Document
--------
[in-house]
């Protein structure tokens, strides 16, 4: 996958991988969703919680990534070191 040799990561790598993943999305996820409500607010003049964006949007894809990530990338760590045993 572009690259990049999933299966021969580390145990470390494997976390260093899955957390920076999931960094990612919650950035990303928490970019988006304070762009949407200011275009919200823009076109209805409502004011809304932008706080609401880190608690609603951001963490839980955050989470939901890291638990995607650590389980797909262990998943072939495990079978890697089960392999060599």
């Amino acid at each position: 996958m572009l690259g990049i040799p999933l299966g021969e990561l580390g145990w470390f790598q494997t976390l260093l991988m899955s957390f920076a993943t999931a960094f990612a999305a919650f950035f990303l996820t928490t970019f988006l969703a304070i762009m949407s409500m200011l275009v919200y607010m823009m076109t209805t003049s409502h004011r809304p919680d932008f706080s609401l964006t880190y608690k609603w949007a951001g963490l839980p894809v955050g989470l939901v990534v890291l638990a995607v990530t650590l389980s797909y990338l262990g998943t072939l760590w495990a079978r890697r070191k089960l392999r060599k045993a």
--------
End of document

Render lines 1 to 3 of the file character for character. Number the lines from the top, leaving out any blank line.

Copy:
[in-house]
């Protein structure tokens, strides 16, 4: 996958991988969703919680990534070191 040799990561790598993943999305996820409500607010003049964006949007894809990530990338760590045993 572009690259990049999933299966021969580390145990470390494997976390260093899955957390920076999931960094990612919650950035990303928490970019988006304070762009949407200011275009919200823009076109209805409502004011809304932008706080609401880190608690609603951001963490839980955050989470939901890291638990995607650590389980797909262990998943072939495990079978890697089960392999060599």
């Amino acid at each position: 996958m572009l690259g990049i040799p999933l299966g021969e990561l580390g145990w470390f790598q494997t976390l260093l991988m899955s957390f920076a993943t999931a960094f990612a999305a919650f950035f990303l996820t928490t970019f988006l969703a304070i762009m949407s409500m200011l275009v919200y607010m823009m076109t209805t003049s409502h004011r809304p919680d932008f706080s609401l964006t880190y608690k609603w949007a951001g963490l839980p894809v955050g989470l939901v990534v890291l638990a995607v990530t650590l389980s797909y990338l262990g998943t072939l760590w495990a079978r890697r070191k089960l392999r060599k045993a």